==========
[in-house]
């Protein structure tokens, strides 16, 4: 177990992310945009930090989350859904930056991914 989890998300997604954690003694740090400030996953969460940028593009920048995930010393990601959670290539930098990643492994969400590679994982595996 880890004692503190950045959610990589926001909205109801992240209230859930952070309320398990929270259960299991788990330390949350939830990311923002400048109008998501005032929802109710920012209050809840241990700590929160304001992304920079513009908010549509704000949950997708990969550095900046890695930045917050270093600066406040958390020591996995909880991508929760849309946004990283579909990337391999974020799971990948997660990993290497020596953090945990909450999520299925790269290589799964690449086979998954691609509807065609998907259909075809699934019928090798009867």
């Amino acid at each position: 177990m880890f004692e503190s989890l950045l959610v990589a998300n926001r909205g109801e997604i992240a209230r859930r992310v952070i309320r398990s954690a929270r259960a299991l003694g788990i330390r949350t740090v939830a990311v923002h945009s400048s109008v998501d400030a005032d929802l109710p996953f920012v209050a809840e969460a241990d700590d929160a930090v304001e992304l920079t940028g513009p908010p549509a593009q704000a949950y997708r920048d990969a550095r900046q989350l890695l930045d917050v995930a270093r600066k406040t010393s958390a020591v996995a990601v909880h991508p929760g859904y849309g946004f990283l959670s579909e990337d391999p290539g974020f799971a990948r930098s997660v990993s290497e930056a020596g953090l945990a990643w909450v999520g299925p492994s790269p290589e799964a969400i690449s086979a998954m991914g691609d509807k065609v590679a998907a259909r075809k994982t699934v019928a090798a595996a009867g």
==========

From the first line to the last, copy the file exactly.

[in-house]
């Protein structure tokens, strides 16, 4: 177990992310945009930090989350859904930056991914 989890998300997604954690003694740090400030996953969460940028593009920048995930010393990601959670290539930098990643492994969400590679994982595996 880890004692503190950045959610990589926001909205109801992240209230859930952070309320398990929270259960299991788990330390949350939830990311923002400048109008998501005032929802109710920012209050809840241990700590929160304001992304920079513009908010549509704000949950997708990969550095900046890695930045917050270093600066406040958390020591996995909880991508929760849309946004990283579909990337391999974020799971990948997660990993290497020596953090945990909450999520299925790269290589799964690449086979998954691609509807065609998907259909075809699934019928090798009867």
């Amino acid at each position: 177990m880890f004692e503190s989890l950045l959610v990589a998300n926001r909205g109801e997604i992240a209230r859930r992310v952070i309320r398990s954690a929270r259960a299991l003694g788990i330390r949350t740090v939830a990311v923002h945009s400048s109008v998501d400030a005032d929802l109710p996953f920012v209050a809840e969460a241990d700590d929160a930090v304001e992304l920079t940028g513009p908010p549509a593009q704000a949950y997708r920048d990969a550095r900046q989350l890695l930045d917050v995930a270093r600066k406040t010393s958390a020591v996995a990601v909880h991508p929760g859904y849309g946004f990283l959670s579909e990337d391999p290539g974020f799971a990948r930098s997660v990993s290497e930056a020596g953090l945990a990643w909450v999520g299925p492994s790269p290589e799964a969400i690449s086979a998954m991914g691609d509807k065609v590679a998907a259909r075809k994982t699934v019928a090798a595996a009867g």